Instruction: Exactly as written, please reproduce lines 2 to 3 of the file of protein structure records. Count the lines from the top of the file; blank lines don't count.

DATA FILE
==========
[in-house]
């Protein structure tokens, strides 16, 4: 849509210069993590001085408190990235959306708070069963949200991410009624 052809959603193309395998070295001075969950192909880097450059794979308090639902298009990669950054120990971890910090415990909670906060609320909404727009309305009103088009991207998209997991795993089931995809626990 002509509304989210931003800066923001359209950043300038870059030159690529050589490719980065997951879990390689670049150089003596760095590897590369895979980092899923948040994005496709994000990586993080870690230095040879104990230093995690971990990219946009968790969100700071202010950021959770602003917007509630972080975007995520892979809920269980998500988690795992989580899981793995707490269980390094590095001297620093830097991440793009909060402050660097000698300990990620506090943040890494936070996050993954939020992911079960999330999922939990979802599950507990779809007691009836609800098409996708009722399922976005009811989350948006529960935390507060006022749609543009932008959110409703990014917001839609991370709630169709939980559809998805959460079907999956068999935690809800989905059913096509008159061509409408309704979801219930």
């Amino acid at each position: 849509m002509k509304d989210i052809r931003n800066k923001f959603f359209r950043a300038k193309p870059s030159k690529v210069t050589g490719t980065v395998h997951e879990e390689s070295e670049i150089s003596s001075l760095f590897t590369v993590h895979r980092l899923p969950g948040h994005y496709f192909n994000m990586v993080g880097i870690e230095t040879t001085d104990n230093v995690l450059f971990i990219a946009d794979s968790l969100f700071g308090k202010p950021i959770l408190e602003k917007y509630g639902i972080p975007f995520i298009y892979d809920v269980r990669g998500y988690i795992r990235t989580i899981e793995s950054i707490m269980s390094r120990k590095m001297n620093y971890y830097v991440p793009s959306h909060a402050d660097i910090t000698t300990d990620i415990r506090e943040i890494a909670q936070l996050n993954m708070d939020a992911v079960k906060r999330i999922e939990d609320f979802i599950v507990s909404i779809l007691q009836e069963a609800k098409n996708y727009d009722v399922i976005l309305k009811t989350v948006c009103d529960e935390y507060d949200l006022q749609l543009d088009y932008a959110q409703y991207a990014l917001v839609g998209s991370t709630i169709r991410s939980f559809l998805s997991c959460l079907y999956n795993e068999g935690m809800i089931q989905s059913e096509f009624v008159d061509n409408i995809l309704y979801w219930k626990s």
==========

């Protein structure tokens, strides 16, 4: 849509210069993590001085408190990235959306708070069963949200991410009624 052809959603193309395998070295001075969950192909880097450059794979308090639902298009990669950054120990971890910090415990909670906060609320909404727009309305009103088009991207998209997991795993089931995809626990 002509509304989210931003800066923001359209950043300038870059030159690529050589490719980065997951879990390689670049150089003596760095590897590369895979980092899923948040994005496709994000990586993080870690230095040879104990230093995690971990990219946009968790969100700071202010950021959770602003917007509630972080975007995520892979809920269980998500988690795992989580899981793995707490269980390094590095001297620093830097991440793009909060402050660097000698300990990620506090943040890494936070996050993954939020992911079960999330999922939990979802599950507990779809007691009836609800098409996708009722399922976005009811989350948006529960935390507060006022749609543009932008959110409703990014917001839609991370709630169709939980559809998805959460079907999956068999935690809800989905059913096509008159061509409408309704979801219930």
């Amino acid at each position: 849509m002509k509304d989210i052809r931003n800066k923001f959603f359209r950043a300038k193309p870059s030159k690529v210069t050589g490719t980065v395998h997951e879990e390689s070295e670049i150089s003596s001075l760095f590897t590369v993590h895979r980092l899923p969950g948040h994005y496709f192909n994000m990586v993080g880097i870690e230095t040879t001085d104990n230093v995690l450059f971990i990219a946009d794979s968790l969100f700071g308090k202010p950021i959770l408190e602003k917007y509630g639902i972080p975007f995520i298009y892979d809920v269980r990669g998500y988690i795992r990235t989580i899981e793995s950054i707490m269980s390094r120990k590095m001297n620093y971890y830097v991440p793009s959306h909060a402050d660097i910090t000698t300990d990620i415990r506090e943040i890494a909670q936070l996050n993954m708070d939020a992911v079960k906060r999330i999922e939990d609320f979802i599950v507990s909404i779809l007691q009836e069963a609800k098409n996708y727009d009722v399922i976005l309305k009811t989350v948006c009103d529960e935390y507060d949200l006022q749609l543009d088009y932008a959110q409703y991207a990014l917001v839609g998209s991370t709630i169709r991410s939980f559809l998805s997991c959460l079907y999956n795993e068999g935690m809800i089931q989905s059913e096509f009624v008159d061509n409408i995809l309704y979801w219930k626990s």